While venues have a legal duty to accommodate people with disabilities, it is clear from the Eras Tour – and many other large tours – that much more work needs to be done to make their spaces truly inclusive.
This is Me Trying
Taylor Swift is Veronica Long’s all-time favourite artist. Veronica, who lives in Niagara-on-the-Lake, Ontario, called her experience at the Eras concerts – she was lucky enough to get tickets for two – in Tampa, Florida, was “absolutely incredible.” It meant so much that Veronica keeps her friendship bracelets traded from the show (it’s a tradition to exchange homemade bracelets with other Swifties at the Eras concerts, inspired by lyrics from “You’re on Your Own, Kid”).
“As someone who uses a wheelchair, I was worried I was going to be overlooked or excluded from the Tour’s tradition of trading friendship bracelets,” she said. “I could not have been more wrong. No matter if I was in my wheelchair in the path of the stadium, in line for merchandise, sitting by myself and waiting for my party to get back from the washroom or food line, I had fellow Swifties come up to me to compliment my costume, talk about our shared excitement for the show, and trade bracelets.”
While Veronica has no plans to attend the Eras Tour during its six-day stop at Rogers Centre in Toronto, she wishes to highlight the limited accessible seating available at major concerts, often purchased by resellers and sold at astronomical prices. (For reference, the Ontario Building mode mandates one accessible ‘viewing position’ per 150 seats – or 1%. The Rick Hansen Foundation Accessibility Certification (RHFAC), which considers CSA 651, recommends that a venue like Rogers Centre, with an estimated 50,000 seats per night during the Eras Tour, should have a minimum of 261 accessible seats.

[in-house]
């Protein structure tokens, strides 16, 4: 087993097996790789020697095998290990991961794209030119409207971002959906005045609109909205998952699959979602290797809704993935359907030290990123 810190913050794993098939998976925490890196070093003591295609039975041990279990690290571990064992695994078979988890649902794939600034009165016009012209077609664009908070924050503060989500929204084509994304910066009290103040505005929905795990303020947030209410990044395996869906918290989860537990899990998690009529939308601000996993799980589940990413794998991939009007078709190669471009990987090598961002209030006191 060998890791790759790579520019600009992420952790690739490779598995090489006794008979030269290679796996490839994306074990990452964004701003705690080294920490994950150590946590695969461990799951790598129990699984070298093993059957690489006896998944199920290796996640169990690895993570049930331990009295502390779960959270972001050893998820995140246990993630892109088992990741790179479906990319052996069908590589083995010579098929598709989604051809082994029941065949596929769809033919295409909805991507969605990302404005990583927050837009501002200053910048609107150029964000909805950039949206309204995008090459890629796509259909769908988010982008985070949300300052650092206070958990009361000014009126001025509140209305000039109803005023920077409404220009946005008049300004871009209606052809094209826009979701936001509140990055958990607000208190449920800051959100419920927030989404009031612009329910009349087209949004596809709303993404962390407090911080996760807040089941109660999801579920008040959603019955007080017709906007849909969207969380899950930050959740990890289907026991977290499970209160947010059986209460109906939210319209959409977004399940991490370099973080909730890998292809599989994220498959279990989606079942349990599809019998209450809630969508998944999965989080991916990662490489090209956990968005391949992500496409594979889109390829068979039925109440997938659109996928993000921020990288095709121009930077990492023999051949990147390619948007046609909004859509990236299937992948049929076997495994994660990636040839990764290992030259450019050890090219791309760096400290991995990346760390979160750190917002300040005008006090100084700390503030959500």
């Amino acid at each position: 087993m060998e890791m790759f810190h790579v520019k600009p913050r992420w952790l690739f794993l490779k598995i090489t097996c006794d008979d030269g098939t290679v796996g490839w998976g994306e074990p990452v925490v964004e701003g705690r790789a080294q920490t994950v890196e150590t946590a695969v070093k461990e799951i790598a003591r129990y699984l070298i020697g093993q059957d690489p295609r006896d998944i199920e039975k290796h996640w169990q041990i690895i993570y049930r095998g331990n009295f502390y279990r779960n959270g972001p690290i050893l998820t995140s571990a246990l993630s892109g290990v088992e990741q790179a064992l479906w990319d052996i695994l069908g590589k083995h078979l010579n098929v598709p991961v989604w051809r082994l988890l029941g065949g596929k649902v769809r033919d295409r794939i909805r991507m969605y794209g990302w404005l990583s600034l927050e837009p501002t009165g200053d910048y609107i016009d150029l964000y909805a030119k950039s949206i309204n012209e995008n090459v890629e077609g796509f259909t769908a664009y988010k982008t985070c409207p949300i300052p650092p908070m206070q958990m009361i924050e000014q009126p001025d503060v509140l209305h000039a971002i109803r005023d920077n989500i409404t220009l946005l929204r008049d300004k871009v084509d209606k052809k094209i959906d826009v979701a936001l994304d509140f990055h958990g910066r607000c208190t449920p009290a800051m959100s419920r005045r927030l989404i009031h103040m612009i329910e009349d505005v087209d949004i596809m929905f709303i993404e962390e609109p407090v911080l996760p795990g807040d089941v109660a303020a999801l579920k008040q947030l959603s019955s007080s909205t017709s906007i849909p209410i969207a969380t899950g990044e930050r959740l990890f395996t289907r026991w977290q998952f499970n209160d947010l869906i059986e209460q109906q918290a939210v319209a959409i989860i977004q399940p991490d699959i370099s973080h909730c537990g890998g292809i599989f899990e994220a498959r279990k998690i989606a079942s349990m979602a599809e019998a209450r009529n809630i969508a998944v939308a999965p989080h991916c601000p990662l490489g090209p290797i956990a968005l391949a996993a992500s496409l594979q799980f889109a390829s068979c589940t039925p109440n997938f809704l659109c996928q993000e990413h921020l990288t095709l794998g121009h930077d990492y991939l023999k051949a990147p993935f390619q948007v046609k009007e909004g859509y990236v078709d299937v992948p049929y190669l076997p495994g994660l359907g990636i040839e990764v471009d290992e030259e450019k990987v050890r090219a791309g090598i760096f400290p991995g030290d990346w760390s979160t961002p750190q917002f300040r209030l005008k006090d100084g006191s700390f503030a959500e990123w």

“If there are just a few seats available for concerts or sporting events for people with disabilities, then that is just another area of society that we are excluded from,” she said. “Taylor Swift’s Eras Tour is more than just a concert. It is a collective group experience where everyone feels good, equal, and important. It makes me sad that not everyone is going to experience the Eras tour because when I was at that concert, I felt like I was like everyone else there. No one treated me differently. No one excluded or overlooked me.”
While Veronica herself has never used accessible seating at concerts, as she values being able to stay with her group of friends who assist her in transitioning from her wheelchair to a standard seat, she hopes for a system that ensures accessible seating is reserved exclusively for those who truly require it.
“I think large venues are going to have to be the ones to step in and resolve this issue,” she said. “I’ve grown up with my disability and have transitioned from just using a wheelchair to an electric scooter, and I’ve observed how environments are continually improving in terms of accessibility. This experience has strengthened my resolve to advocate for greater attention to accessible concert seating.
“Everyone, regardless of their ability, should be able to enjoy the magic of live music. It’s a cause close to my heart because accessibility isn’t just about removing physical barriers. It’s about creating an inclusive world where everyone can share in the joy of these beautiful experiences.”